Photo: Washington Capitals

The Capitals have traded up again to get a pick in the third round back, moving the 104th and 118th overall picks for 89th overall selection. They then selected Australian forward Nathan Walker from the Hershey Bears of the AHL.

The first Australian ever drafted in the NHL, Walker is a speedy energy forward who compensates for his below-average size (6-foot-0, 192 lbs) with aggressiveness and a willingness to go to the dirty areas. Last year he had 11 points in 43 games with Hershey.

20-year-old Walker was passed up in the previous two drafts.

Walker played for the Caps in the last preseason showing a lot of maturity on a line with Chandler Stephenson and Troy Brouwer. The Caps were not eligible to sign Walker, so they had to wait for the draft to secure his rights.

Tagged with:
  • Rob W.

    I like that we drafted him but i dont understand why we picked him in the 3rd, probably would of been there in the last couple rounds

  • VeggieTart

    I loved watching him in Hershey, so I’m glad he’s staying with the organization. He’s a little guy, but he’s got good hustle.

  • I love this.

    Though Vogs just pointed out that Walker was born in Wales.

  • AbrasiveD

    First time poster – is he a center?! >.>

  • Chris Cerullo

    This is a hardcore reach

  • Matt Lauer

    This is a great choice. Walker really impressed me in those preseason games last year. A strong skater with an equally strong willingness to go hard to the net. I hope he is rewarded with a career in DC.

  • Brutal

    He was born in Wales but grew up in Australia, he is an Australian citizen and represents Australia in international hockey, so he is the first Australian hockey player in the NHL.

  • Matt Lauer

    Not so sure. You need to draft for the third and fourth lines, as well. I’m rather comfortable with this.

  • Graham Dumas

    Time for Horn Guy to trade up for a didgeridoo!

  • RESmith

    Agreed. The Caps are not only reaching for players but trading up to do
    so. Not assessing the value of the pick position and considering where
    other teams might rank the player which is a bad way to manage a draft.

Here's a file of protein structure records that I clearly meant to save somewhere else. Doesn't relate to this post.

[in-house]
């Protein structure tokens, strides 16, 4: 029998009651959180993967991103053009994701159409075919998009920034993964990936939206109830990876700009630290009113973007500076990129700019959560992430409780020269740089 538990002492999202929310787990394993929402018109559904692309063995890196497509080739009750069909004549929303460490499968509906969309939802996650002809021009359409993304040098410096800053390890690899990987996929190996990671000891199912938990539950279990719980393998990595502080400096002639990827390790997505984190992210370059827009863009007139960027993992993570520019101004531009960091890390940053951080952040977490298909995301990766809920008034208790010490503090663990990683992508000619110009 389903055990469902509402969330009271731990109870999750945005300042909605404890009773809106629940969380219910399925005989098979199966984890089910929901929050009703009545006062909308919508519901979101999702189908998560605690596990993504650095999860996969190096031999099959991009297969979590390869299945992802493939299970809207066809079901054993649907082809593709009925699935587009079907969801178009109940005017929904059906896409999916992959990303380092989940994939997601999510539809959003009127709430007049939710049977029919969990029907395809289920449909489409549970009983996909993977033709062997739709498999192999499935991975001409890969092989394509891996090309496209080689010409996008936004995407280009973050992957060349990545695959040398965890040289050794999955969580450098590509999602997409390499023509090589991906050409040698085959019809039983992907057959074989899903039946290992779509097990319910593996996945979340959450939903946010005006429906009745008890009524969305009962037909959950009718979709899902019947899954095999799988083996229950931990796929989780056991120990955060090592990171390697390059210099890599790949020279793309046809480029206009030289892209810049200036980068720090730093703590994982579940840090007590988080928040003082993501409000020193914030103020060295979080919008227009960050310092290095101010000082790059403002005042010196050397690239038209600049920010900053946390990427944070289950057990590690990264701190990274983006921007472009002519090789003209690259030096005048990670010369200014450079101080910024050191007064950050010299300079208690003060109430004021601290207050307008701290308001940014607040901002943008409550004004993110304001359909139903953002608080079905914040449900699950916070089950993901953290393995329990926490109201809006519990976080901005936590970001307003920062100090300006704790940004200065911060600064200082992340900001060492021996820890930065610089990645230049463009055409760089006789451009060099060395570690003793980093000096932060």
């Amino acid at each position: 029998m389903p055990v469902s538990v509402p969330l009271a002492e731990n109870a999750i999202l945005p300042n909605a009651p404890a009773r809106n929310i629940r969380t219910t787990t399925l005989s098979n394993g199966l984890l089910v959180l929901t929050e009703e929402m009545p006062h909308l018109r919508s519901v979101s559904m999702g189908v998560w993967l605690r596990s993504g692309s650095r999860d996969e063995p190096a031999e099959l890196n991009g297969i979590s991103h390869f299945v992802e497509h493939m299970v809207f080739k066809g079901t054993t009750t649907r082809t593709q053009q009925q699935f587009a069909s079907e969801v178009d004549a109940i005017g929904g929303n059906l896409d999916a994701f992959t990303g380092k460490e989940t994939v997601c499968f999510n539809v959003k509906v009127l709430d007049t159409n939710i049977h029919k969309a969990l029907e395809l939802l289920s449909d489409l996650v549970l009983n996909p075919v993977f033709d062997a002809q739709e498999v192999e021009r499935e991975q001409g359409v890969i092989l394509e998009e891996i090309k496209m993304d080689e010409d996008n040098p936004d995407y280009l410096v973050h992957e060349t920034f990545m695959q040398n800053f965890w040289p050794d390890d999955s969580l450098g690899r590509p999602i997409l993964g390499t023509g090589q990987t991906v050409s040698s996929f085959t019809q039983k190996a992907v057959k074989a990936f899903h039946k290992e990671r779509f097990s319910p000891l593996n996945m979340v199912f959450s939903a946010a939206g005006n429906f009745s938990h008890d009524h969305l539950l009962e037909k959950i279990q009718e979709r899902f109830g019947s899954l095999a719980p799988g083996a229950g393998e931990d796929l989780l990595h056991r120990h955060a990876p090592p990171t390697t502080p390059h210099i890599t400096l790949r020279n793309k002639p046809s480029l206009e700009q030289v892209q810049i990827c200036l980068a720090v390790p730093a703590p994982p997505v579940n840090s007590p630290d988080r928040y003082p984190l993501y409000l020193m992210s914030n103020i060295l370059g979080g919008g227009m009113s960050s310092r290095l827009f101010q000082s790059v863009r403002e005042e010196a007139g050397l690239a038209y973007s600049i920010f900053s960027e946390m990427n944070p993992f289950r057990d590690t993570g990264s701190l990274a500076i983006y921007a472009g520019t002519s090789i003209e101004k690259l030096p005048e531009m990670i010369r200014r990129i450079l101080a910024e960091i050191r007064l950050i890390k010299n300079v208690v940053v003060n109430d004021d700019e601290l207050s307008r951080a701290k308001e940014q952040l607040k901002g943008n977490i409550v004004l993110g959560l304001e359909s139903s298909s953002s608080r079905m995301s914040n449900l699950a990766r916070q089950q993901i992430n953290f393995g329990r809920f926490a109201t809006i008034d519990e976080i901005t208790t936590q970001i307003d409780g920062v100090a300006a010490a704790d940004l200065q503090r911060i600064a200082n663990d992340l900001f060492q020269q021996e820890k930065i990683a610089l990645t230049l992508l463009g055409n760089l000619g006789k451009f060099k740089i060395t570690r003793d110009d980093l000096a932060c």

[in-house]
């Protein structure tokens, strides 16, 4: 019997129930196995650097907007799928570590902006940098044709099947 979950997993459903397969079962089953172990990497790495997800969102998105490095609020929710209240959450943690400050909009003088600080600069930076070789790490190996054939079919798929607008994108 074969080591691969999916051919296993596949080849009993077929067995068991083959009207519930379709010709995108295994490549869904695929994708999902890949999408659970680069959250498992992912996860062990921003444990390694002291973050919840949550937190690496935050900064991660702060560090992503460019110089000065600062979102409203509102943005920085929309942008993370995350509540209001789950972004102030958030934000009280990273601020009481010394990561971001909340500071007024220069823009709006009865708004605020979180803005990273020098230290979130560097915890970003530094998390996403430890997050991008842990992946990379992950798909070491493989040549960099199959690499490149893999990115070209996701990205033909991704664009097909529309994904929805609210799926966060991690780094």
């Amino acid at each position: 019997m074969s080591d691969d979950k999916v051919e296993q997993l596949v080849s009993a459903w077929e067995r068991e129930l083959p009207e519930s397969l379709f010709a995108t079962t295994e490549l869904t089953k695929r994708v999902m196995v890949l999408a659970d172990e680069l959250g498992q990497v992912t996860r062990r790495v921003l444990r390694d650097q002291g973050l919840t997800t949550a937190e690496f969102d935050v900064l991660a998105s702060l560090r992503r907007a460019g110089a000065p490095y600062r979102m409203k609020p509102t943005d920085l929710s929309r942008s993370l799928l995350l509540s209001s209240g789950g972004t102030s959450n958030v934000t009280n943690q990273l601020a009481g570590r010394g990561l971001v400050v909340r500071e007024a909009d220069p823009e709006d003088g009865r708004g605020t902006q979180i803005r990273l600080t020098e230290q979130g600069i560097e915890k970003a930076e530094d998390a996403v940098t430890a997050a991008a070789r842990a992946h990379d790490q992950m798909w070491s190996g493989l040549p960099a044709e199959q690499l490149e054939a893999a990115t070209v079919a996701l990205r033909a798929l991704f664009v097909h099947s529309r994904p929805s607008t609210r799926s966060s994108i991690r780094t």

Even if you really like a player, you don’t draft a them in a higher
    round when you can confidently pick them in a lower one.

  • Chris Cerullo

    I would have been fine with a flier in the 7th. I have doubts he ever even cracks the pro lineup.

  • RESmith

    He is already in Hershey. And the only reason he is because Caps couldn’t sign him to a contract after last pre-season because he was draft-eligible. Circumvented the rules and had Hershey management sign him. There is a good chance he could a few call-ups this year.

    But I agree it was a reach considering he would have been easily still available in the 5th or 6th round. Could have drafted a 3 round level talent level AND still got Nate Walker, (whom I was rooting for the Caps to draft.)

  • Jonathan Cribbs

    You say that as if the Caps wouldn’t consider points that are basically draft fundamentals. I’m sure they have their reasons. It’s impossible to draft in the third round anyway. Look at the stats. Third round and below is a crapshoot anyway. Very, very few make it to the NHL. It’s all just a shot in the dark. Some do it better than others, but the math works against everyone.

  • Chris Cerullo

    I know he was in Hershey but he didn’t really do much or get much of a chance to do so and I don’t see that really changing.

  • Pat Magee

    We signed that kid from the Slovenian national team, remember?

  • JenniferH

    Yeah, I remember him and we were all kinda bummed when we lost him, right? So this is good, right? Right.

  • Diller M